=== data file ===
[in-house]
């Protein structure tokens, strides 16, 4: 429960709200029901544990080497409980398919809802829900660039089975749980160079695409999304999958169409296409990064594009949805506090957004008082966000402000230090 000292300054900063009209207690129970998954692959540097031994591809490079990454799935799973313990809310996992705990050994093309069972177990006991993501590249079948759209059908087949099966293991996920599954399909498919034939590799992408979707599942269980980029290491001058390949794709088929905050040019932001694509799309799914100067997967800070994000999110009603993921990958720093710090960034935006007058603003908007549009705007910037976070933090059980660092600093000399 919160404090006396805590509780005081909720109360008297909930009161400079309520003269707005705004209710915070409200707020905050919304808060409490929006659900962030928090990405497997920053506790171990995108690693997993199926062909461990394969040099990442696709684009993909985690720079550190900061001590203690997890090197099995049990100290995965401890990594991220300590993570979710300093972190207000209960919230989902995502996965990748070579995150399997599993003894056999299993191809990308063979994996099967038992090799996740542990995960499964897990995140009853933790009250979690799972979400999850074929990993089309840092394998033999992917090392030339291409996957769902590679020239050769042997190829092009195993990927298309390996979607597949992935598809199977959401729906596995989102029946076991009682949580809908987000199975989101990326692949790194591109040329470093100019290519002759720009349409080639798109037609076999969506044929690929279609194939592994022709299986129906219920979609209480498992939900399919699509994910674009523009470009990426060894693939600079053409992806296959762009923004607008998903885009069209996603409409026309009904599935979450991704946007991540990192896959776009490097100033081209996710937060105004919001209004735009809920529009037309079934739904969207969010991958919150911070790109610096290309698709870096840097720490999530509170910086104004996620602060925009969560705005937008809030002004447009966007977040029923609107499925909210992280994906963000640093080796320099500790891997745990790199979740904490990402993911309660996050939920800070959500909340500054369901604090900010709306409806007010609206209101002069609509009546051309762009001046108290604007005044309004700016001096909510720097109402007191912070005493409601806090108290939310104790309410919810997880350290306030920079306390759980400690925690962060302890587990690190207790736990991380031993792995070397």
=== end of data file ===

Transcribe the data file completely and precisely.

[in-house]
């Protein structure tokens, strides 16, 4: 429960709200029901544990080497409980398919809802829900660039089975749980160079695409999304999958169409296409990064594009949805506090957004008082966000402000230090 000292300054900063009209207690129970998954692959540097031994591809490079990454799935799973313990809310996992705990050994093309069972177990006991993501590249079948759209059908087949099966293991996920599954399909498919034939590799992408979707599942269980980029290491001058390949794709088929905050040019932001694509799309799914100067997967800070994000999110009603993921990958720093710090960034935006007058603003908007549009705007910037976070933090059980660092600093000399 919160404090006396805590509780005081909720109360008297909930009161400079309520003269707005705004209710915070409200707020905050919304808060409490929006659900962030928090990405497997920053506790171990995108690693997993199926062909461990394969040099990442696709684009993909985690720079550190900061001590203690997890090197099995049990100290995965401890990594991220300590993570979710300093972190207000209960919230989902995502996965990748070579995150399997599993003894056999299993191809990308063979994996099967038992090799996740542990995960499964897990995140009853933790009250979690799972979400999850074929990993089309840092394998033999992917090392030339291409996957769902590679020239050769042997190829092009195993990927298309390996979607597949992935598809199977959401729906596995989102029946076991009682949580809908987000199975989101990326692949790194591109040329470093100019290519002759720009349409080639798109037609076999969506044929690929279609194939592994022709299986129906219920979609209480498992939900399919699509994910674009523009470009990426060894693939600079053409992806296959762009923004607008998903885009069209996603409409026309009904599935979450991704946007991540990192896959776009490097100033081209996710937060105004919001209004735009809920529009037309079934739904969207969010991958919150911070790109610096290309698709870096840097720490999530509170910086104004996620602060925009969560705005937008809030002004447009966007977040029923609107499925909210992280994906963000640093080796320099500790891997745990790199979740904490990402993911309660996050939920800070959500909340500054369901604090900010709306409806007010609206209101002069609509009546051309762009001046108290604007005044309004700016001096909510720097109402007191912070005493409601806090108290939310104790309410919810997880350290306030920079306390759980400690925690962060302890587990690190207790736990991380031993792995070397």